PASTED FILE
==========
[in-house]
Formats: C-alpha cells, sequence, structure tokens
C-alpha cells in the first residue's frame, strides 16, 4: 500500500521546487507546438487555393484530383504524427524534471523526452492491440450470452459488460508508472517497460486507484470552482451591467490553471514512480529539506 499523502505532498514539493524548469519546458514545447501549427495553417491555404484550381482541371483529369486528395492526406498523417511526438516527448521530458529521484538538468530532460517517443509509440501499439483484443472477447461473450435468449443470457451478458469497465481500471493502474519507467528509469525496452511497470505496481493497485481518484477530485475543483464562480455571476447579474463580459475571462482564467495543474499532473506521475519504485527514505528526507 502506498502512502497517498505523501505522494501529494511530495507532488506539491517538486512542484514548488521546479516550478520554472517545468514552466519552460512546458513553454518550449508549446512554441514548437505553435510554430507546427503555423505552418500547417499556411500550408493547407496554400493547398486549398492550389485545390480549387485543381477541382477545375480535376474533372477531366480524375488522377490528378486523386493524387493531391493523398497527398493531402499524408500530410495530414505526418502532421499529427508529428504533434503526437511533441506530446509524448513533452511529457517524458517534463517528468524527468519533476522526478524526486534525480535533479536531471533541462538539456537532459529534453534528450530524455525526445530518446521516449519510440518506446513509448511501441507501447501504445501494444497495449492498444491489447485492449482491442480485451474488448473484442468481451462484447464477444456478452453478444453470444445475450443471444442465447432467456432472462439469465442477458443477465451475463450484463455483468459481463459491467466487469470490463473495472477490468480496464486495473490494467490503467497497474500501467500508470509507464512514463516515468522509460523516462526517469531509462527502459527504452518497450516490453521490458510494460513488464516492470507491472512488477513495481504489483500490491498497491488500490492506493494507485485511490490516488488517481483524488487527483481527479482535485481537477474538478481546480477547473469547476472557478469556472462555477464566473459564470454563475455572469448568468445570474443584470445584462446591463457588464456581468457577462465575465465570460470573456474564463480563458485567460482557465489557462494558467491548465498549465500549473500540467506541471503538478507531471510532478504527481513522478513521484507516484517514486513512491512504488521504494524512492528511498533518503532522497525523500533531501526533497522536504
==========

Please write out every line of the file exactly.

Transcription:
[in-house]
Formats: C-alpha cells, sequence, structure tokens
C-alpha cells in the first residue's frame, strides 16, 4: 500500500521546487507546438487555393484530383504524427524534471523526452492491440450470452459488460508508472517497460486507484470552482451591467490553471514512480529539506 499523502505532498514539493524548469519546458514545447501549427495553417491555404484550381482541371483529369486528395492526406498523417511526438516527448521530458529521484538538468530532460517517443509509440501499439483484443472477447461473450435468449443470457451478458469497465481500471493502474519507467528509469525496452511497470505496481493497485481518484477530485475543483464562480455571476447579474463580459475571462482564467495543474499532473506521475519504485527514505528526507 502506498502512502497517498505523501505522494501529494511530495507532488506539491517538486512542484514548488521546479516550478520554472517545468514552466519552460512546458513553454518550449508549446512554441514548437505553435510554430507546427503555423505552418500547417499556411500550408493547407496554400493547398486549398492550389485545390480549387485543381477541382477545375480535376474533372477531366480524375488522377490528378486523386493524387493531391493523398497527398493531402499524408500530410495530414505526418502532421499529427508529428504533434503526437511533441506530446509524448513533452511529457517524458517534463517528468524527468519533476522526478524526486534525480535533479536531471533541462538539456537532459529534453534528450530524455525526445530518446521516449519510440518506446513509448511501441507501447501504445501494444497495449492498444491489447485492449482491442480485451474488448473484442468481451462484447464477444456478452453478444453470444445475450443471444442465447432467456432472462439469465442477458443477465451475463450484463455483468459481463459491467466487469470490463473495472477490468480496464486495473490494467490503467497497474500501467500508470509507464512514463516515468522509460523516462526517469531509462527502459527504452518497450516490453521490458510494460513488464516492470507491472512488477513495481504489483500490491498497491488500490492506493494507485485511490490516488488517481483524488487527483481527479482535485481537477474538478481546480477547473469547476472557478469556472462555477464566473459564470454563475455572469448568468445570474443584470445584462446591463457588464456581468457577462465575465465570460470573456474564463480563458485567460482557465489557462494558467491548465498549465500549473500540467506541471503538478507531471510532478504527481513522478513521484507516484517514486513512491512504488521504494524512492528511498533518503532522497525523500533531501526533497522536504